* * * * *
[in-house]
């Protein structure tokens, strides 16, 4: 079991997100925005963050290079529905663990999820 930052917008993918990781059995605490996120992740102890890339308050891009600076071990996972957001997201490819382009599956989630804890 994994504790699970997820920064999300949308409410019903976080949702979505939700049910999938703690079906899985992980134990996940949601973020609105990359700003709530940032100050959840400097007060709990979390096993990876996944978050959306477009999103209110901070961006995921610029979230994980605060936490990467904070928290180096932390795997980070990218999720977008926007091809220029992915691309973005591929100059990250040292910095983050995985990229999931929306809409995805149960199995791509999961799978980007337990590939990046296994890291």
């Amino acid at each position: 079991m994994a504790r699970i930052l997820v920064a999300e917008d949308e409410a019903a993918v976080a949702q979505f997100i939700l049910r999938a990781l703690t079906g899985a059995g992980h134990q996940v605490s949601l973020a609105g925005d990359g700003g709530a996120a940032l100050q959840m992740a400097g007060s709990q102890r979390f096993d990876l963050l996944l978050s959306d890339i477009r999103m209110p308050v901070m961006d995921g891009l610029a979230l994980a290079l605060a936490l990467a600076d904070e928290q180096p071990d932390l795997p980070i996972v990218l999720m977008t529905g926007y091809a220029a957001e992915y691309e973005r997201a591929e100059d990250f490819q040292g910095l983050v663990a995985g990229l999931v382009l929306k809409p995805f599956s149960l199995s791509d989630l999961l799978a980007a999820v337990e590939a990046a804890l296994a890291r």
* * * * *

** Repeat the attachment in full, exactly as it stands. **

[in-house]
């Protein structure tokens, strides 16, 4: 079991997100925005963050290079529905663990999820 930052917008993918990781059995605490996120992740102890890339308050891009600076071990996972957001997201490819382009599956989630804890 994994504790699970997820920064999300949308409410019903976080949702979505939700049910999938703690079906899985992980134990996940949601973020609105990359700003709530940032100050959840400097007060709990979390096993990876996944978050959306477009999103209110901070961006995921610029979230994980605060936490990467904070928290180096932390795997980070990218999720977008926007091809220029992915691309973005591929100059990250040292910095983050995985990229999931929306809409995805149960199995791509999961799978980007337990590939990046296994890291």
């Amino acid at each position: 079991m994994a504790r699970i930052l997820v920064a999300e917008d949308e409410a019903a993918v976080a949702q979505f997100i939700l049910r999938a990781l703690t079906g899985a059995g992980h134990q996940v605490s949601l973020a609105g925005d990359g700003g709530a996120a940032l100050q959840m992740a400097g007060s709990q102890r979390f096993d990876l963050l996944l978050s959306d890339i477009r999103m209110p308050v901070m961006d995921g891009l610029a979230l994980a290079l605060a936490l990467a600076d904070e928290q180096p071990d932390l795997p980070i996972v990218l999720m977008t529905g926007y091809a220029a957001e992915y691309e973005r997201a591929e100059d990250f490819q040292g910095l983050v663990a995985g990229l999931v382009l929306k809409p995805f599956s149960l199995s791509d989630l999961l799978a980007a999820v337990e590939a990046a804890l296994a890291r």